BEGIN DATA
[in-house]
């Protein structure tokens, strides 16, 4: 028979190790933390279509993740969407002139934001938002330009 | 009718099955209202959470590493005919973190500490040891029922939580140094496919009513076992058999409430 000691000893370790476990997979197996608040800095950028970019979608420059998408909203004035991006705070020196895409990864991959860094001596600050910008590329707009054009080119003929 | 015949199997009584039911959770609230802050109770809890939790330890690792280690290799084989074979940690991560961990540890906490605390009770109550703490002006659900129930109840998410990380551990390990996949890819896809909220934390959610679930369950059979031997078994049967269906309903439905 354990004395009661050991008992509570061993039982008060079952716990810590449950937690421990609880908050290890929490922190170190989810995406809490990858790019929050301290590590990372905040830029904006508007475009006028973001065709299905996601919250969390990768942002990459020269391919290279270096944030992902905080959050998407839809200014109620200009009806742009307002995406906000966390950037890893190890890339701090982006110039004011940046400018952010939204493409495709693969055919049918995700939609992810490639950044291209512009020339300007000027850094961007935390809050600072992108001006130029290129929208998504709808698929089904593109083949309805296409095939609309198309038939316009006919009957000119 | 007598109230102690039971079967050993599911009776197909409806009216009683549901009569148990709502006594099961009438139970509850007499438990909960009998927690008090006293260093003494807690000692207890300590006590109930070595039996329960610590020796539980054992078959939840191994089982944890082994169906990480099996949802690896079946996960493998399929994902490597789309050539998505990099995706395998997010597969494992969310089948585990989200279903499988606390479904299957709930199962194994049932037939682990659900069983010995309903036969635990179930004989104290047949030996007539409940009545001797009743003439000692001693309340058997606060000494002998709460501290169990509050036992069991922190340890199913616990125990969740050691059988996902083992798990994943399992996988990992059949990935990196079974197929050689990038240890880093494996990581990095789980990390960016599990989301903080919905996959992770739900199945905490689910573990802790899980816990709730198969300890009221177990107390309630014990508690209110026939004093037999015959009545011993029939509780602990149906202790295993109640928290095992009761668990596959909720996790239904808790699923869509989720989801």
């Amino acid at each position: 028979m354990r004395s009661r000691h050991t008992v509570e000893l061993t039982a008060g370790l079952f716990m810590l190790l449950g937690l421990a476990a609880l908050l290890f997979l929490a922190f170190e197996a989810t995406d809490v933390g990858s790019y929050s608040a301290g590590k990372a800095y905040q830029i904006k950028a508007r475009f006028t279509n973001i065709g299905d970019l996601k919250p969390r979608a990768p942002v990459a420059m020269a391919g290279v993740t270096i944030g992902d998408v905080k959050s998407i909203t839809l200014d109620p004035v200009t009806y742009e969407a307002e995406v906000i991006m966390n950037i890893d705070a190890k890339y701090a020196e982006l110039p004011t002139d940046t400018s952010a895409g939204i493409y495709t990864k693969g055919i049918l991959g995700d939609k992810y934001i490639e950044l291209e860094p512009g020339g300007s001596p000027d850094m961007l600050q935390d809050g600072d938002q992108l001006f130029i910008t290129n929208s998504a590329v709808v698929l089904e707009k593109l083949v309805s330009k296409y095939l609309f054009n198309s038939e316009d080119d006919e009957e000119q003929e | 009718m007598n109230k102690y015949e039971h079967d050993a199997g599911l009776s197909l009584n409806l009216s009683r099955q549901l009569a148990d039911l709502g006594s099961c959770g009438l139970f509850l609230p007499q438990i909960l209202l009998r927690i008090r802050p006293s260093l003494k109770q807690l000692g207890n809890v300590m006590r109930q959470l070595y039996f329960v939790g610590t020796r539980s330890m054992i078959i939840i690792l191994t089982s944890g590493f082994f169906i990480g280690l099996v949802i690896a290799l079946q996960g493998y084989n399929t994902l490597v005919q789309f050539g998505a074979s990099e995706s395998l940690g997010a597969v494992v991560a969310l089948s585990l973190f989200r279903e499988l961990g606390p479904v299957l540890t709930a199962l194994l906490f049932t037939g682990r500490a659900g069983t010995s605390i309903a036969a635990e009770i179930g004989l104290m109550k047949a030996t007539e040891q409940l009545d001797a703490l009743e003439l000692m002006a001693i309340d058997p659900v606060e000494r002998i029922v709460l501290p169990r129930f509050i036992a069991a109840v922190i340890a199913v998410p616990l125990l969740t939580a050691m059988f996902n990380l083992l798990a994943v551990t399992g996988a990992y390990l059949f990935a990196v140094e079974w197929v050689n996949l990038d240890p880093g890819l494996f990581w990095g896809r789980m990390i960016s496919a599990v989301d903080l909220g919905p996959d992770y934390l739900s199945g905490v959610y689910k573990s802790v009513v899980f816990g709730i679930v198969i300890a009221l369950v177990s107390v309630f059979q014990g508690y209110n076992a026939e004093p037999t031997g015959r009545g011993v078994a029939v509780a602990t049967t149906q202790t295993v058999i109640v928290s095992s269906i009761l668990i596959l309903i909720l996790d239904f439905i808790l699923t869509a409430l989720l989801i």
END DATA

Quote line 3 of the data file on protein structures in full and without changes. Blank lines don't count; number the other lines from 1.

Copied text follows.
């Amino acid at each position: 028979m354990r004395s009661r000691h050991t008992v509570e000893l061993t039982a008060g370790l079952f716990m810590l190790l449950g937690l421990a476990a609880l908050l290890f997979l929490a922190f170190e197996a989810t995406d809490v933390g990858s790019y929050s608040a301290g590590k990372a800095y905040q830029i904006k950028a508007r475009f006028t279509n973001i065709g299905d970019l996601k919250p969390r979608a990768p942002v990459a420059m020269a391919g290279v993740t270096i944030g992902d998408v905080k959050s998407i909203t839809l200014d109620p004035v200009t009806y742009e969407a307002e995406v906000i991006m966390n950037i890893d705070a190890k890339y701090a020196e982006l110039p004011t002139d940046t400018s952010a895409g939204i493409y495709t990864k693969g055919i049918l991959g995700d939609k992810y934001i490639e950044l291209e860094p512009g020339g300007s001596p000027d850094m961007l600050q935390d809050g600072d938002q992108l001006f130029i910008t290129n929208s998504a590329v709808v698929l089904e707009k593109l083949v309805s330009k296409y095939l609309f054009n198309s038939e316009d080119d006919e009957e000119q003929e | 009718m007598n109230k102690y015949e039971h079967d050993a199997g599911l009776s197909l009584n409806l009216s009683r099955q549901l009569a148990d039911l709502g006594s099961c959770g009438l139970f509850l609230p007499q438990i909960l209202l009998r927690i008090r802050p006293s260093l003494k109770q807690l000692g207890n809890v300590m006590r109930q959470l070595y039996f329960v939790g610590t020796r539980s330890m054992i078959i939840i690792l191994t089982s944890g590493f082994f169906i990480g280690l099996v949802i690896a290799l079946q996960g493998y084989n399929t994902l490597v005919q789309f050539g998505a074979s990099e995706s395998l940690g997010a597969v494992v991560a969310l089948s585990l973190f989200r279903e499988l961990g606390p479904v299957l540890t709930a199962l194994l906490f049932t037939g682990r500490a659900g069983t010995s605390i309903a036969a635990e009770i179930g004989l104290m109550k047949a030996t007539e040891q409940l009545d001797a703490l009743e003439l000692m002006a001693i309340d058997p659900v606060e000494r002998i029922v709460l501290p169990r129930f509050i036992a069991a109840v922190i340890a199913v998410p616990l125990l969740t939580a050691m059988f996902n990380l083992l798990a994943v551990t399992g996988a990992y390990l059949f990935a990196v140094e079974w197929v050689n996949l990038d240890p880093g890819l494996f990581w990095g896809r789980m990390i960016s496919a599990v989301d903080l909220g919905p996959d992770y934390l739900s199945g905490v959610y689910k573990s802790v009513v899980f816990g709730i679930v198969i300890a009221l369950v177990s107390v309630f059979q014990g508690y209110n076992a026939e004093p037999t031997g015959r009545g011993v078994a029939v509780a602990t049967t149906q202790t295993v058999i109640v928290s095992s269906i009761l668990i596959l309903i909720l996790d239904f439905i808790l699923t869509a409430l989720l989801i």